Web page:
By the way, what became of this little charming 8-year old piano player who worried Mozart with her clumsy playing? By 1820, she had not only learned to play the piano very well, but had actually become something quite remarkable: she had taken over her father’s piano workshop, putting her keen energy into perfecting Viennese instrument building and providing Beethoven and Hummel with their pianos of choice. Nannette married another keyboard player and composer, namely Johann Andreas Streicher. Streicher insisted that the company should bear his wife’s name, as she was the heir and she possessed a most thorough knowledge of piano actions. Together, they continued the piano business in Vienna. In 1801, J.A. Streicher even published a handbook of fortepiano maintenance, tuning and playing. Pragmatically, his brief instructions are targeted at anyone who would like to produce a good sound on their fortepiano. The instructions are similar to the treatises of the 1820s – and contains many of the same points as Mozart pointed out when hearing Nannette back in 1777:
The arm must be held against the body … In moving the fingers, the hand must lie in the calmest possible position … The fingers must be curved when playing; that is, one must draw them back until they are in line with the naturally held thumb … The fingers may not be held too far above the keys before the attack, since a finger falling from too great a height makes a small noise … It is equally detrimental to fast and light playing. … Hitting too hard produces less sound than you would normally believe, for every string has only a limited degree of loudness to yield. When single notes are connected together, be they fast or slow, strong or weak, one should move only the fingers, without raising the hand for the attack … Much easier, and thus more beautiful than working with the fists, one can obtain the greatest degree of loudness through closely connecting the sounds together in such a way that the ear cannot detect any space between them.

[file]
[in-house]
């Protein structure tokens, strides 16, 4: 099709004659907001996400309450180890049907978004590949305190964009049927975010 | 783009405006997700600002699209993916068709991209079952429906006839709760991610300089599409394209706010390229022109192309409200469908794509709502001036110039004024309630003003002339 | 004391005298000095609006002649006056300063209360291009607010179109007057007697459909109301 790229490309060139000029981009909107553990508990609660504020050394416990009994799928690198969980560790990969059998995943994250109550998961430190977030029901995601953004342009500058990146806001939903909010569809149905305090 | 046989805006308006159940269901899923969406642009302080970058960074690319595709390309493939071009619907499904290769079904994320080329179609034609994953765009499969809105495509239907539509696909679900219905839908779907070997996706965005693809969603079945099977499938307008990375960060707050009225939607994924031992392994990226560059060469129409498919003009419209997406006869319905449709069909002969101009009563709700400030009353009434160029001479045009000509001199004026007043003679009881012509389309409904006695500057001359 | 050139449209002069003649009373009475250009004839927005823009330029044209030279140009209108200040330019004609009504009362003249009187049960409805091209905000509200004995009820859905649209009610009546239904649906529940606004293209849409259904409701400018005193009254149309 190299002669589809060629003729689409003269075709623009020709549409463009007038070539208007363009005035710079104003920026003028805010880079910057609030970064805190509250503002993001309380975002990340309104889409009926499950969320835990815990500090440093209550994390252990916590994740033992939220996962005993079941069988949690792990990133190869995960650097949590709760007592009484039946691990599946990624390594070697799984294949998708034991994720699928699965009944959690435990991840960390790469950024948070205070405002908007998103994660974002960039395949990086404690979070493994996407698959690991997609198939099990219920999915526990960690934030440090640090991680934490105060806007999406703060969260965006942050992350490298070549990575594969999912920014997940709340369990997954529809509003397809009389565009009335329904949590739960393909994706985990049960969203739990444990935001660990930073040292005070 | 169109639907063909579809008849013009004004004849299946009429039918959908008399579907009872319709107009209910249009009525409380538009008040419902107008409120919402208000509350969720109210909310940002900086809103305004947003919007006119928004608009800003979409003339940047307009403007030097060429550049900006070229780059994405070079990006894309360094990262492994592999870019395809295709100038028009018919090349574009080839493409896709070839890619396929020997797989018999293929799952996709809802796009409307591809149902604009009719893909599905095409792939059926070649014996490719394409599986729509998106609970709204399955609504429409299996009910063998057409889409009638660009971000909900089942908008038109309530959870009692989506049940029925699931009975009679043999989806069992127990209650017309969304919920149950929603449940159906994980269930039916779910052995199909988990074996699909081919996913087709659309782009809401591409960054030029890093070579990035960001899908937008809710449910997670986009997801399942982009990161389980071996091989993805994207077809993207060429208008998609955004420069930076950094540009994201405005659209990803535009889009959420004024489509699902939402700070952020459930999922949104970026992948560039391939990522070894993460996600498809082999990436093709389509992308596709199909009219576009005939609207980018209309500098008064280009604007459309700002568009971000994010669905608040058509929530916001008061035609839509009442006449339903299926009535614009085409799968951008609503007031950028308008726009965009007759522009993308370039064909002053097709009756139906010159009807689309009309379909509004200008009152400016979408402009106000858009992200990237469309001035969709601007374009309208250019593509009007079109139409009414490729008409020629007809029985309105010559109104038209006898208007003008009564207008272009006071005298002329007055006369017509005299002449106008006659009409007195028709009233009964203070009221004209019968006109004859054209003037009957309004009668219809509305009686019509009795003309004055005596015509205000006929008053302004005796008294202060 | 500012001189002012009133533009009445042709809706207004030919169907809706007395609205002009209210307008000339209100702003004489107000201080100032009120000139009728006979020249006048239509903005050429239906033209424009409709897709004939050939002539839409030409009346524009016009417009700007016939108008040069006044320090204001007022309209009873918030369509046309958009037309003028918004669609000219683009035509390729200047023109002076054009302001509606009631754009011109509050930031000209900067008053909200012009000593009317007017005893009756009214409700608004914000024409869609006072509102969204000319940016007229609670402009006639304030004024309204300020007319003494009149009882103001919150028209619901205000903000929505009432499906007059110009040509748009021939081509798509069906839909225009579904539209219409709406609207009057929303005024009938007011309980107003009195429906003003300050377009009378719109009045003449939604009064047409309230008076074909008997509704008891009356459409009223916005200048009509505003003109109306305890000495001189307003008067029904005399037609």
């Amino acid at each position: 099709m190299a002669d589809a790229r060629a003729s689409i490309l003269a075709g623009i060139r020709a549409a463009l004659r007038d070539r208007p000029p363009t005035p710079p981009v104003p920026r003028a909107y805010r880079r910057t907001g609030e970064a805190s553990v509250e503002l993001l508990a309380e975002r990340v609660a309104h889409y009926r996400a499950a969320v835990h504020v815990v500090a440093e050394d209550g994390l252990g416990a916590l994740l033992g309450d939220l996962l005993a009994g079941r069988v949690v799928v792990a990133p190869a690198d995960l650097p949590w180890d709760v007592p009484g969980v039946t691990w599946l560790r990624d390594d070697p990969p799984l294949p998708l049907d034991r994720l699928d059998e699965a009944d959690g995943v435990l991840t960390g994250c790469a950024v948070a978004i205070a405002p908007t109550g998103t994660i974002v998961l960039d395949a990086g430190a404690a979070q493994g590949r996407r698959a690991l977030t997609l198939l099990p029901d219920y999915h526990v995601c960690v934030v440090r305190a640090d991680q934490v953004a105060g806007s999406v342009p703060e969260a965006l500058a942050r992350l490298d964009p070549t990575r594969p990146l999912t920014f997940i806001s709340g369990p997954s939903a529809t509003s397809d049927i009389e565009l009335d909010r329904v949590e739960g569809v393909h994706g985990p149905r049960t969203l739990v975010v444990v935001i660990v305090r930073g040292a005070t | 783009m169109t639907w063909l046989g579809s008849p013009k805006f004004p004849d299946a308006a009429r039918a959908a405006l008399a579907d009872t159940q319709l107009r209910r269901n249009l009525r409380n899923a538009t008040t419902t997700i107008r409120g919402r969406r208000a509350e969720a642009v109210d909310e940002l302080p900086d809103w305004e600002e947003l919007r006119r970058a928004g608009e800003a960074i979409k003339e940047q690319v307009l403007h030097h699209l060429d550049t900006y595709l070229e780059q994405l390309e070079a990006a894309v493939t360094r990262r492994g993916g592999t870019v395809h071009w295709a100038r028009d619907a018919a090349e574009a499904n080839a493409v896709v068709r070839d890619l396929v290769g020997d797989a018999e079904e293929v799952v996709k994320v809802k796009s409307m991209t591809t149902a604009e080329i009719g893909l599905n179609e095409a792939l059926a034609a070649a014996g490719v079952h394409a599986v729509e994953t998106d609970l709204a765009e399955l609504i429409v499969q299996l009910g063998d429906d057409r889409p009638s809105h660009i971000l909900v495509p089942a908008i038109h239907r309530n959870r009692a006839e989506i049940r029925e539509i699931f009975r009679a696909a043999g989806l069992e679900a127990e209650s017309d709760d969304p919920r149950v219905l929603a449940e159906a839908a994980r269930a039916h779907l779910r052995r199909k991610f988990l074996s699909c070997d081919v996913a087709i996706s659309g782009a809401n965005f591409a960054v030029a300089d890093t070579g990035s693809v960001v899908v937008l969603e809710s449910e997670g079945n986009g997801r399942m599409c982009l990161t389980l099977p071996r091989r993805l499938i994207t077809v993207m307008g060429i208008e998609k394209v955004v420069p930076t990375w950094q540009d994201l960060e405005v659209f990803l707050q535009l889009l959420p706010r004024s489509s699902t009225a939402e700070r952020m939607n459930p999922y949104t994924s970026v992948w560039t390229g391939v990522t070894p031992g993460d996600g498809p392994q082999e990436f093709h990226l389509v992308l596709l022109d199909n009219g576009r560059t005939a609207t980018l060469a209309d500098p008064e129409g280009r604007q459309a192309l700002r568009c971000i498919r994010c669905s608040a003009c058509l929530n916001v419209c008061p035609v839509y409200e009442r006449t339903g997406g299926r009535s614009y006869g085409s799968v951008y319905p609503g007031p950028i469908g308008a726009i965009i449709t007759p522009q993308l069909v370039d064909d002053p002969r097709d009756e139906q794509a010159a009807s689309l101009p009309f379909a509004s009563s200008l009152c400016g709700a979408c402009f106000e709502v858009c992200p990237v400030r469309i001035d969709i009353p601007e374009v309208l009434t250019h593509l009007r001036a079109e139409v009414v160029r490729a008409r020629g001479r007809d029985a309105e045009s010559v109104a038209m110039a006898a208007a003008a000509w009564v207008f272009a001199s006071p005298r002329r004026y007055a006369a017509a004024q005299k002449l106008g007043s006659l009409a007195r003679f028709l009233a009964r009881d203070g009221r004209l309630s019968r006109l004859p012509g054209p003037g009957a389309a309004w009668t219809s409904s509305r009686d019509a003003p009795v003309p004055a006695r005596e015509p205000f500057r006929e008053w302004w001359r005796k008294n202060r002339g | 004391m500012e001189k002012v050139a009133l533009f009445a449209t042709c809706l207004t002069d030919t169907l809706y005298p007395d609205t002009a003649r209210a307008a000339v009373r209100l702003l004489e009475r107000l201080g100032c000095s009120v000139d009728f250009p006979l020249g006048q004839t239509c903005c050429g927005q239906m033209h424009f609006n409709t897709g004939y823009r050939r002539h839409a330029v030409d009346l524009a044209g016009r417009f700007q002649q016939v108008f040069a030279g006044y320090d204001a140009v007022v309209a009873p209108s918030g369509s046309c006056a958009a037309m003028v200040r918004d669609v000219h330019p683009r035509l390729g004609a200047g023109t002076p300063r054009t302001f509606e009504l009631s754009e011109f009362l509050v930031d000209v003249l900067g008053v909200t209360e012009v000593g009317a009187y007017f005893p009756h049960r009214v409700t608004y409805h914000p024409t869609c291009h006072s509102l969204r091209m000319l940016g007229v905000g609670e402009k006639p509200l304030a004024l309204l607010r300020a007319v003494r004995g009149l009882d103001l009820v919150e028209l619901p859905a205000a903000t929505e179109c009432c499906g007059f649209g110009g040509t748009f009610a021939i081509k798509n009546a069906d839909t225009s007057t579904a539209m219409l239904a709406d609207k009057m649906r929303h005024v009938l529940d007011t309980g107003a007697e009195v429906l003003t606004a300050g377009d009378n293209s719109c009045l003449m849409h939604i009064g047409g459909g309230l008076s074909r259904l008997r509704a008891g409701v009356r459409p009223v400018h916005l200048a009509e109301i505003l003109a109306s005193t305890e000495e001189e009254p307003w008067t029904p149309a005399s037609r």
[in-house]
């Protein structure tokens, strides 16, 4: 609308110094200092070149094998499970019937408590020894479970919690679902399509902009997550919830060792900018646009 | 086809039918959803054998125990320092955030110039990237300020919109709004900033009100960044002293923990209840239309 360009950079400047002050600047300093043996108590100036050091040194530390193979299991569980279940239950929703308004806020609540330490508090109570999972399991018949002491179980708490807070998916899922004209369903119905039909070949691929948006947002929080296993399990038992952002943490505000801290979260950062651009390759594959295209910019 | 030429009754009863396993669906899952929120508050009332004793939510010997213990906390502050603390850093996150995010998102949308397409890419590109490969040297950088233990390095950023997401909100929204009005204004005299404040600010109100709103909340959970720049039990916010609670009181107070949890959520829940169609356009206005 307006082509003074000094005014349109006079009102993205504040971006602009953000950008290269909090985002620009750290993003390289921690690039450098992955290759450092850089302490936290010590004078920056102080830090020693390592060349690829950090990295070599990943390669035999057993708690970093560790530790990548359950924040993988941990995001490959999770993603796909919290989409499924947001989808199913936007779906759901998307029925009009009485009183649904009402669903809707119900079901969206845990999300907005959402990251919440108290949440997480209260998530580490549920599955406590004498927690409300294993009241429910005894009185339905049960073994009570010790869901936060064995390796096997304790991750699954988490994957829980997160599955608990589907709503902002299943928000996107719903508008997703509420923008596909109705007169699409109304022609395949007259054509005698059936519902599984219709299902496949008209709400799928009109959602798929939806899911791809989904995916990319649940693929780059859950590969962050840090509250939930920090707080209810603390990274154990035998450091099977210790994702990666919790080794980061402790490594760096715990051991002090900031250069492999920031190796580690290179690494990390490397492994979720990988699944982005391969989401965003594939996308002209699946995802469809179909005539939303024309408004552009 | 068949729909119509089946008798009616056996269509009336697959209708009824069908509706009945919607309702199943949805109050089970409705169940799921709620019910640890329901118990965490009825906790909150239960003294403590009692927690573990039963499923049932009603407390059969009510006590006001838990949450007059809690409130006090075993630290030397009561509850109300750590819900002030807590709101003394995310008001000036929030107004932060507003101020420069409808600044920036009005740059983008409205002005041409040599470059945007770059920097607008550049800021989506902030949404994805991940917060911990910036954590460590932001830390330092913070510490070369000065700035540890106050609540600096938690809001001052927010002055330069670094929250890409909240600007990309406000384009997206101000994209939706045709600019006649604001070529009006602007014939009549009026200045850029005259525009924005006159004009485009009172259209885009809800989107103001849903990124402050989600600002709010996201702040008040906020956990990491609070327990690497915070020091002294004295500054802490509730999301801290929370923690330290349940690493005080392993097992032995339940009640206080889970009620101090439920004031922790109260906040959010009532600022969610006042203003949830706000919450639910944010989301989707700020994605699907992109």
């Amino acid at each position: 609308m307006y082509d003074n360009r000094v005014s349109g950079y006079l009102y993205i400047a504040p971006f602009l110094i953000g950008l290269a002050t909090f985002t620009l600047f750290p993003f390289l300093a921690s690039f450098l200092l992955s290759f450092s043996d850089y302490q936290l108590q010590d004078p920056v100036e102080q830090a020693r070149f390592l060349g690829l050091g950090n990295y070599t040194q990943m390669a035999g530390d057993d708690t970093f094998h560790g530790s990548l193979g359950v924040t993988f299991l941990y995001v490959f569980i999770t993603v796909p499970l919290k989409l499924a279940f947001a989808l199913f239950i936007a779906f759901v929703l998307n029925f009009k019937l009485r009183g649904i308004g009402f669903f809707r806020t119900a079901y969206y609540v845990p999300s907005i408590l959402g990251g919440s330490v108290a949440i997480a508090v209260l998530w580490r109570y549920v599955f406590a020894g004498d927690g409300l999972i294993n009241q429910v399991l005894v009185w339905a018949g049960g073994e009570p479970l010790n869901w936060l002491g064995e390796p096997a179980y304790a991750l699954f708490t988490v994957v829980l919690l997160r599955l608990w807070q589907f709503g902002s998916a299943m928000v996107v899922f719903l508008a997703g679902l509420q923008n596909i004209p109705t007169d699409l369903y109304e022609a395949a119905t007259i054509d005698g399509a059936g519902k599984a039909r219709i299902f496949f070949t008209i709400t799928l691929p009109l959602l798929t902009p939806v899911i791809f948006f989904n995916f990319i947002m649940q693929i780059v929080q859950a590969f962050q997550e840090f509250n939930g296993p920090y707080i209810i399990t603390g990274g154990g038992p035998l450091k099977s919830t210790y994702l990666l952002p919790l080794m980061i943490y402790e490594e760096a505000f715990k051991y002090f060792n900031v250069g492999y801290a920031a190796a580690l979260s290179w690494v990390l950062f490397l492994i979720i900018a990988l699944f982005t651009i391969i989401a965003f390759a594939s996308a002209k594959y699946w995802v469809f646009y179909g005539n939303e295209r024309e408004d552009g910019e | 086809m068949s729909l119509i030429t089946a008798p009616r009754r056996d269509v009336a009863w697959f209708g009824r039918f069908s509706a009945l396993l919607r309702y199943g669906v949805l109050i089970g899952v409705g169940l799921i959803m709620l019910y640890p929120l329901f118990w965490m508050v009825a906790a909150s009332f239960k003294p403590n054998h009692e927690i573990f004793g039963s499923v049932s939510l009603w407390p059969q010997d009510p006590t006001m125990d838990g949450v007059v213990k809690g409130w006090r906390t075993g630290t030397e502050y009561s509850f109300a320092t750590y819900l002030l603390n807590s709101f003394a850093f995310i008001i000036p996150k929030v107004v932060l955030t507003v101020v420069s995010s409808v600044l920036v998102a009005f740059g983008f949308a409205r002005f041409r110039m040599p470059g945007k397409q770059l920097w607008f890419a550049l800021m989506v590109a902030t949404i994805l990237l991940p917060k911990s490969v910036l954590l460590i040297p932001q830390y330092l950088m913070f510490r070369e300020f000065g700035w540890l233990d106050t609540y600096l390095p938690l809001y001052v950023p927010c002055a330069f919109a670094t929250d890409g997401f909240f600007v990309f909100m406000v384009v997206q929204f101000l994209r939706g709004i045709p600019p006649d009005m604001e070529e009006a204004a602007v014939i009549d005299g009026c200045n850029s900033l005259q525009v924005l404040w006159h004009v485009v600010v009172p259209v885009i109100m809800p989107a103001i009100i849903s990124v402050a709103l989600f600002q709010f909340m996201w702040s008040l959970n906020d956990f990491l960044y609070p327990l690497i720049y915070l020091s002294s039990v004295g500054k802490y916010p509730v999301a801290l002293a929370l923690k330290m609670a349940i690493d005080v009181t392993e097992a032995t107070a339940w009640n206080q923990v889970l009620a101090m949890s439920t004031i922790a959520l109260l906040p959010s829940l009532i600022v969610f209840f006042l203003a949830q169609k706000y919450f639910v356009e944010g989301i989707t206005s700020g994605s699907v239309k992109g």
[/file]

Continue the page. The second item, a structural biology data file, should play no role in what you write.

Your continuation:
PART 2: Applying the reconstructed Viennese technique